Update 3:43 PM: Bill Shaikin of the Times has an update on the situation:
The Angels are in talks with Josh Hamilton that could result in the troubled outfielder leaving the team within 72 hours, according to a person familiar with the matter who is not authorized to discuss it publicly.

Angels General Manager Jerry Dipoto was in negotiations with Hamilton's representatives Friday.

Although the Angels had announced a plan to send Hamilton to their Arizona training facility as soon as this week to prepare for a comeback, Hamilton balked at the plan. It is believed Hamilton would like to play for a club close to his Texas home.
It's important to remember that the Angels have apparently operated in bad faith throughout this story, so we should be very careful not to read too much into the "Hamilton balked at the plan" part of this. Still, it's not entirely implausible.

Update 7:35 PM: Apparently it's a done deal:
 The Angels agreed Friday to trade Hamilton to the Texas Rangers, without getting a player in return, according to a person briefed on the deal but not authorized to discuss it. Instead, the Rangers will assume a very small portion of the $83 million left on Hamilton's contract, one that might well end up as the worst in Angels history.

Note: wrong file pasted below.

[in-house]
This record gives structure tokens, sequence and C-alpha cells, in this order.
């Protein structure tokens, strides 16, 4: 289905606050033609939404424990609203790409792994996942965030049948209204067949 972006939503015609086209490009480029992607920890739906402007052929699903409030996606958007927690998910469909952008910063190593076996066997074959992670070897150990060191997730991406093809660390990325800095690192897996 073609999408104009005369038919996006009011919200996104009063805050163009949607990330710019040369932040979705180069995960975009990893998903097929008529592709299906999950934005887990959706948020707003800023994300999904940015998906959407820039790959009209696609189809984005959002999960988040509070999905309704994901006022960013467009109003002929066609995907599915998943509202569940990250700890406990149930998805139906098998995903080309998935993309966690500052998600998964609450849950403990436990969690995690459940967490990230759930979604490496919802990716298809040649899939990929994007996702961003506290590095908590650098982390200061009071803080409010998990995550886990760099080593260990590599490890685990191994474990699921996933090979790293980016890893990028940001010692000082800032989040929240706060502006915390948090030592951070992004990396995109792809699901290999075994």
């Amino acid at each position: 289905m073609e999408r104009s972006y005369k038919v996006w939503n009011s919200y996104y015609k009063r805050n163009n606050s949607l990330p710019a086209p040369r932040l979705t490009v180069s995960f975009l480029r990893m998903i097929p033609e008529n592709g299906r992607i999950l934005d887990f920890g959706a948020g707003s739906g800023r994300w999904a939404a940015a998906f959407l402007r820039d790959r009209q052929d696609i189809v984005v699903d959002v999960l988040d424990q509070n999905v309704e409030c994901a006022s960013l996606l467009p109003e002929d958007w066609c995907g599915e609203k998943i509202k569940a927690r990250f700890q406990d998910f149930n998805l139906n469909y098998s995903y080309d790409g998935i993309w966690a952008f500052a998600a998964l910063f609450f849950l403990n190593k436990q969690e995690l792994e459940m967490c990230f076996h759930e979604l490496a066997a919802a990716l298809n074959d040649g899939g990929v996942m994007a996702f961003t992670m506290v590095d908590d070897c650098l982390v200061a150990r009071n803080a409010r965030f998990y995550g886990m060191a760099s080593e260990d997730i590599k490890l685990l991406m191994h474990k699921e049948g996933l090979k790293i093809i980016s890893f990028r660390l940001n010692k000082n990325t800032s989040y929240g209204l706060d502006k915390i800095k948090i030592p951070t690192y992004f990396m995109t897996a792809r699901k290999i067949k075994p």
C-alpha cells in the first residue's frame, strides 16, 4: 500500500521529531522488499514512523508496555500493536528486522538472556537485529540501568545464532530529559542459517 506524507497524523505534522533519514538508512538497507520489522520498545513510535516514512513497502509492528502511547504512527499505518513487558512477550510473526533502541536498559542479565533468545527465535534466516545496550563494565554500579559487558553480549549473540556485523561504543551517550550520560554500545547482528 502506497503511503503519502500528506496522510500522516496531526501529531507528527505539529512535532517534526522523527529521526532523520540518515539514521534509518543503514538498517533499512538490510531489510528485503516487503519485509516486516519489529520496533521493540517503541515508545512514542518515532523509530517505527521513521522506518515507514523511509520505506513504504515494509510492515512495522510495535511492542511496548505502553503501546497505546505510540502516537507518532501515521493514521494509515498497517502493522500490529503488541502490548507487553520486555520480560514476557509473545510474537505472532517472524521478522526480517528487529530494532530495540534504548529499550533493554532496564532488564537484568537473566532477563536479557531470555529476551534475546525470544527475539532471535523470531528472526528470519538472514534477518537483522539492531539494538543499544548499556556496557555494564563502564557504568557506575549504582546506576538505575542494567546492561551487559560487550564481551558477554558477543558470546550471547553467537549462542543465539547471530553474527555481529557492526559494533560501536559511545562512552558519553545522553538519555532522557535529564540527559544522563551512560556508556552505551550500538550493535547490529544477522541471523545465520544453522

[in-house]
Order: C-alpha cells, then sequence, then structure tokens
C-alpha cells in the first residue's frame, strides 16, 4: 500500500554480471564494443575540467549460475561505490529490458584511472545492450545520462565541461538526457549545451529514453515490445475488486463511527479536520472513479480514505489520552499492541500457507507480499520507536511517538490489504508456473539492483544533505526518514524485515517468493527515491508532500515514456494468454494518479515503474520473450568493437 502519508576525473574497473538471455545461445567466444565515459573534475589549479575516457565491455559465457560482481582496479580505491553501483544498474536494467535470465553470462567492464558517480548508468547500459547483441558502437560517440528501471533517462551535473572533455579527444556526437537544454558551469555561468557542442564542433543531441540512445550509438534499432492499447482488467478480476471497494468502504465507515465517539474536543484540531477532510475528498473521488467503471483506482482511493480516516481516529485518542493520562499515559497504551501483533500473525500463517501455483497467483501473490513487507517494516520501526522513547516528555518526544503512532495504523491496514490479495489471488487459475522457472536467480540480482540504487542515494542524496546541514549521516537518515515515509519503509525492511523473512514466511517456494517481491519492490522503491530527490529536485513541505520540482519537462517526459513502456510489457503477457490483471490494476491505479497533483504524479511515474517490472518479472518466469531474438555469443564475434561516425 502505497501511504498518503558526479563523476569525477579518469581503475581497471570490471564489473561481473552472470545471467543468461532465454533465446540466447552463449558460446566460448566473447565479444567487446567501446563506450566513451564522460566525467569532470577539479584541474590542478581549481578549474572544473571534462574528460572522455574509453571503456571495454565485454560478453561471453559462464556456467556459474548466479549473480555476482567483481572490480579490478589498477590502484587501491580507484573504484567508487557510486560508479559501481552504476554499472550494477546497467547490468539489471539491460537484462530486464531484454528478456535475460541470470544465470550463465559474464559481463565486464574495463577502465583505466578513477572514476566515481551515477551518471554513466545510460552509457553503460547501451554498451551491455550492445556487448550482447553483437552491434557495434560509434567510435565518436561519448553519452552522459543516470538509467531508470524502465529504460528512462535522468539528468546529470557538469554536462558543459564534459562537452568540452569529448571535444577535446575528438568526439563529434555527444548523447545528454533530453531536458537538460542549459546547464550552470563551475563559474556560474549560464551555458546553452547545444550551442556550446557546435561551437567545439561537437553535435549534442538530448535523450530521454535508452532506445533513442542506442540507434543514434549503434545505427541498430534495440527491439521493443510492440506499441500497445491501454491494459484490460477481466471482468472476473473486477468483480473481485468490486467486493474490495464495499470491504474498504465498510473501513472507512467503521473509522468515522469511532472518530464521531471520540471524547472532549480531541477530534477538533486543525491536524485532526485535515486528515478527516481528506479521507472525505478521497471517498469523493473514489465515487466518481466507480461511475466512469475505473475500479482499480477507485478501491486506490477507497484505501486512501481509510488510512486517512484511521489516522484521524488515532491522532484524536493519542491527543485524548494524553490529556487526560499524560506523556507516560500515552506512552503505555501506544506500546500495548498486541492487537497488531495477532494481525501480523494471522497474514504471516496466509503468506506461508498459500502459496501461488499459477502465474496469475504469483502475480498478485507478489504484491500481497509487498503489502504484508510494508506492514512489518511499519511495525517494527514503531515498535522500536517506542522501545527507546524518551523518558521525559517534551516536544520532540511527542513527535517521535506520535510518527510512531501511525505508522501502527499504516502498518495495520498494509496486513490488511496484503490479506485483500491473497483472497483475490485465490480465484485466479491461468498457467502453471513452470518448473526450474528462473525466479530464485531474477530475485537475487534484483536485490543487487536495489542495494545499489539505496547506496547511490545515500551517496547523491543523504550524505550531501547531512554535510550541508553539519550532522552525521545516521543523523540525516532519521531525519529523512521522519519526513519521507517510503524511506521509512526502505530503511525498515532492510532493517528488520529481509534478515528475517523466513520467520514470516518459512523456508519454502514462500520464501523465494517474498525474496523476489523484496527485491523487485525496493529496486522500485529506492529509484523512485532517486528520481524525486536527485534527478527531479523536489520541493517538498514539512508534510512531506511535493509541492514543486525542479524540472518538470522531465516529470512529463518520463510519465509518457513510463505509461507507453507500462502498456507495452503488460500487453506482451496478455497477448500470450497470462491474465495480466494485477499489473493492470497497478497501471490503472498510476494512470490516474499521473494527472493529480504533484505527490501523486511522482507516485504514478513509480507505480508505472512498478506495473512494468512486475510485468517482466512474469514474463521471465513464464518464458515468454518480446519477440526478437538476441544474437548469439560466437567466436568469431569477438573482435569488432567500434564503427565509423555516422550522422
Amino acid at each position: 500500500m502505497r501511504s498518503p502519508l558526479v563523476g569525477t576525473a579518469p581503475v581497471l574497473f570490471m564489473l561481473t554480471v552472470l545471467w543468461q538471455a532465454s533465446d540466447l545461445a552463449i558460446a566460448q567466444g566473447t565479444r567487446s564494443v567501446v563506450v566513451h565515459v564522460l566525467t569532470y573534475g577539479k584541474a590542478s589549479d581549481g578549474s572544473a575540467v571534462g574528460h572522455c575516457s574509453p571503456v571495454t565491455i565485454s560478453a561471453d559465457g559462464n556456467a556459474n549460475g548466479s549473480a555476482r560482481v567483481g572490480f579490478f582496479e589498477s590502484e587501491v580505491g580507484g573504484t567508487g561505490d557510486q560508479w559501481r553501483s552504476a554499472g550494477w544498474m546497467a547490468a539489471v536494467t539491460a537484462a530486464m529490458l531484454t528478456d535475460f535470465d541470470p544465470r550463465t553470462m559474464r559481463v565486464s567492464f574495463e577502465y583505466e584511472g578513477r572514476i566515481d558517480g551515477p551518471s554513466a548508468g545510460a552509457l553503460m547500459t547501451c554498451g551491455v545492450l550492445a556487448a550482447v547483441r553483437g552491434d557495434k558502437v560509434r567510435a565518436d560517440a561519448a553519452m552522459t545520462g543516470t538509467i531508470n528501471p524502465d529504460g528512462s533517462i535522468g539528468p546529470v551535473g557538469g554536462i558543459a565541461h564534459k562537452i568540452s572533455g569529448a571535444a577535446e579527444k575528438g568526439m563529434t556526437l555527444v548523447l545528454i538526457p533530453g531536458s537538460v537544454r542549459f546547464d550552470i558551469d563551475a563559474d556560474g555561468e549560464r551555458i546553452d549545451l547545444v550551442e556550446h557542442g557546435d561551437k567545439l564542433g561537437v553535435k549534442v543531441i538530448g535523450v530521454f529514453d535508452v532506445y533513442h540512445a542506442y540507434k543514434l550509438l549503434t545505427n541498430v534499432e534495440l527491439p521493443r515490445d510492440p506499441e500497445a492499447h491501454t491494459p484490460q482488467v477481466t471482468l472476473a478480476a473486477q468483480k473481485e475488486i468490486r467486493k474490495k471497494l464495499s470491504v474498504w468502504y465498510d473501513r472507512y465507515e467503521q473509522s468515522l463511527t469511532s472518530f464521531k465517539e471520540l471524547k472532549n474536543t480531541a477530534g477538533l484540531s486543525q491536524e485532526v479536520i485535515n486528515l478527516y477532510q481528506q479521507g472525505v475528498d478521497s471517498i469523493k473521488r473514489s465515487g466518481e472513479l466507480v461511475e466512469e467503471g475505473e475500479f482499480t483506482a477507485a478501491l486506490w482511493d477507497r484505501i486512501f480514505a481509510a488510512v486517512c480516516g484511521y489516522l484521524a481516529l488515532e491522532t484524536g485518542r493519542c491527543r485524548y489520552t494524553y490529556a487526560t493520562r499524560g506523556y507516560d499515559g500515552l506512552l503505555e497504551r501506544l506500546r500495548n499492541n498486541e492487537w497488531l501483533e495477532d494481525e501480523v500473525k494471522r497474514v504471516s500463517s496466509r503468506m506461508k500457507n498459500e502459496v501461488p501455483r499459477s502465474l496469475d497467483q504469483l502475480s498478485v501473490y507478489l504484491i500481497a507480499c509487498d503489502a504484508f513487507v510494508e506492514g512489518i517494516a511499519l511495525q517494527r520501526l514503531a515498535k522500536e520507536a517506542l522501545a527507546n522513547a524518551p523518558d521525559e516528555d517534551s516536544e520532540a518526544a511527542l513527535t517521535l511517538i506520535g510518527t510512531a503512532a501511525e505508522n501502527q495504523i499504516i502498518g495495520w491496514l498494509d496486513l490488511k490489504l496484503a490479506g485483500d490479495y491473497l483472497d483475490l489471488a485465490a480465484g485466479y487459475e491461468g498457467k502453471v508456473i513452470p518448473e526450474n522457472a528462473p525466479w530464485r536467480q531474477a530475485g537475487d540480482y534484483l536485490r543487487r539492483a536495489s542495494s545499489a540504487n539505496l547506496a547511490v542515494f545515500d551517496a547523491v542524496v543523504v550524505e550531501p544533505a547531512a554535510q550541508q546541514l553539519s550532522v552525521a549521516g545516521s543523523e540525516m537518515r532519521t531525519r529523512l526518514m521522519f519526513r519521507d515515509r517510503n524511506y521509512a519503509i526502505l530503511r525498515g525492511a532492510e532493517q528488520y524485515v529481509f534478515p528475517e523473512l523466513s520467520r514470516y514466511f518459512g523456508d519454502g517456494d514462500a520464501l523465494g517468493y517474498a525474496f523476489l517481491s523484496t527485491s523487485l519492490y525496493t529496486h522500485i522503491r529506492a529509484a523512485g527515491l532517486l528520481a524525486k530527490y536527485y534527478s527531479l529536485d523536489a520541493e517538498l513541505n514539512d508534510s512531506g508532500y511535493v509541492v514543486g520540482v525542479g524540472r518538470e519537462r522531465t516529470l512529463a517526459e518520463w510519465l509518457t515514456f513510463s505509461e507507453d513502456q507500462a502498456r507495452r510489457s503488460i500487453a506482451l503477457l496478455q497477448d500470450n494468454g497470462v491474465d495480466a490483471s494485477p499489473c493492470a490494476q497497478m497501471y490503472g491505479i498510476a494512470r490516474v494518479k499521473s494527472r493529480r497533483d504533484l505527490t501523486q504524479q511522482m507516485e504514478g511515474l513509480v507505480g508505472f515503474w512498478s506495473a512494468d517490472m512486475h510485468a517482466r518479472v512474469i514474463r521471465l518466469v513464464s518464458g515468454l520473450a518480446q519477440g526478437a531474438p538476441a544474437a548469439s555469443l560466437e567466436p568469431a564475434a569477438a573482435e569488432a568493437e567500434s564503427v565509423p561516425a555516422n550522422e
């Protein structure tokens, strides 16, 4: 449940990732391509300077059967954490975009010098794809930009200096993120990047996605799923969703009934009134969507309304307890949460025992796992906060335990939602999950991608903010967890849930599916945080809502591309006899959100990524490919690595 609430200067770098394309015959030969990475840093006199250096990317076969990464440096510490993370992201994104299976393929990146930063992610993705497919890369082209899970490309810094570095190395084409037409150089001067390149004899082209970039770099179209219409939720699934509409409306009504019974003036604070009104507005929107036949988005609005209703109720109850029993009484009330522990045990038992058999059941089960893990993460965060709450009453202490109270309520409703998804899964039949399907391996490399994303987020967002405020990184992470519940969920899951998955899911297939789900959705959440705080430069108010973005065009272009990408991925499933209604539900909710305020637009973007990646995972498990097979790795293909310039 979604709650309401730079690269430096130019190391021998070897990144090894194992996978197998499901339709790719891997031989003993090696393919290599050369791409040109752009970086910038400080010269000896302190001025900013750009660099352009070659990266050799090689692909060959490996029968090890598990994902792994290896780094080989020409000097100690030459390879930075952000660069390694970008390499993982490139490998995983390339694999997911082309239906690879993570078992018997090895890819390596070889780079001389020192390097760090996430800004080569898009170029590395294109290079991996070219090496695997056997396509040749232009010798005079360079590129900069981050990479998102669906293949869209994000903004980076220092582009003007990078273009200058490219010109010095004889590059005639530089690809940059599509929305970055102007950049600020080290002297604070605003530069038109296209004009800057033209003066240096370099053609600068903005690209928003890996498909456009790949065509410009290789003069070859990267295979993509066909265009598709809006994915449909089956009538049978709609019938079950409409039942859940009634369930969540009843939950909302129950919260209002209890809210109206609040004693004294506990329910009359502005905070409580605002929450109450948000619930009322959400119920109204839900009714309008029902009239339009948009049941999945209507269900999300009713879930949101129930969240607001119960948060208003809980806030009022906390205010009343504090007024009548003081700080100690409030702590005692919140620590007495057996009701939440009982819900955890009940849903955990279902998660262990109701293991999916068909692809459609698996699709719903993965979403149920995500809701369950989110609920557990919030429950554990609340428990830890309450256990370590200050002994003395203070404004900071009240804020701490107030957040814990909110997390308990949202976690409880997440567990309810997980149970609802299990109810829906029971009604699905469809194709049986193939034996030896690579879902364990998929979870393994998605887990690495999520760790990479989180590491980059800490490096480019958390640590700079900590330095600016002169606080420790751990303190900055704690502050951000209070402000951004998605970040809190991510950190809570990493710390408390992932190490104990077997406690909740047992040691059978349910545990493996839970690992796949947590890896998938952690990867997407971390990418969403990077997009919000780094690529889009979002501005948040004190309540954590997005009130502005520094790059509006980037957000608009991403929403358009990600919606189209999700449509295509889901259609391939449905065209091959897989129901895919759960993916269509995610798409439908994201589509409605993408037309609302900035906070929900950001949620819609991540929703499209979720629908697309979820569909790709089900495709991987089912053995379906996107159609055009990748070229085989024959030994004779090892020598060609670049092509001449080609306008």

Although the Angels had announced a plan to send Hamilton to their Arizona training facility as soon as this week to prepare for a comeback, Hamilton balked at the plan and told them he wanted to play in Texas. Hamilton, who has four children and filed for divorce in February, makes his off-season home in Texas.
Update 8:01 PM: Jeff Passan writes the Angels will eat $68M of the remaining $83M on Hamilton's contract. Yow.

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Thursday, April 23, 2015

Comcast/TWC Deal Dead, SportsNet LA Renegotiation Can't Be Far Behind

Bloomberg reports that the Comcast/Time Warner Cable deal is dead, after Comcast decided to pull out. (Warning: auto-play video at that link.) Almost certainly, this also means the Dodgers' TV deal with SportsNet LA will be renegotiated, possibly as a consequence of that entity going into bankruptcy. Probably good news, but not for Dodger TV fans, not soon, anyway.

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Saturday, April 18, 2015

Josh Hamilton Sells His Newport Beach Home, Files For Divorce

A report yesterday from the Times says Josh Hamilton is selling his Newport Beach home for $16.5 million. Josh Hamilton apparently filed for divorce around the time his relapse went public, according to the Dallas Morning News. After the fracas with the Angels in which Arte Moreno refused to commit to Hamilton again playing with the team, it seems like there's more, not less, chaos in Hamilton's life going forward.

Update: Looks like I missed the part where his wife has an ongoing affair, who is forbidden to stay at their shared (for now) home (emboldening mine):
Hamilton outlined 34 requests in the petition. Among the requests: prohibit her from using the Maserati and 1972 Chevrolet Blazer in his possession; prohibit her from “hiding” the children from him; prohibit her from making disparaging remarks against him or his family; prohibit someone who has an intimate relationship with her from staying in the same home as the children overnight.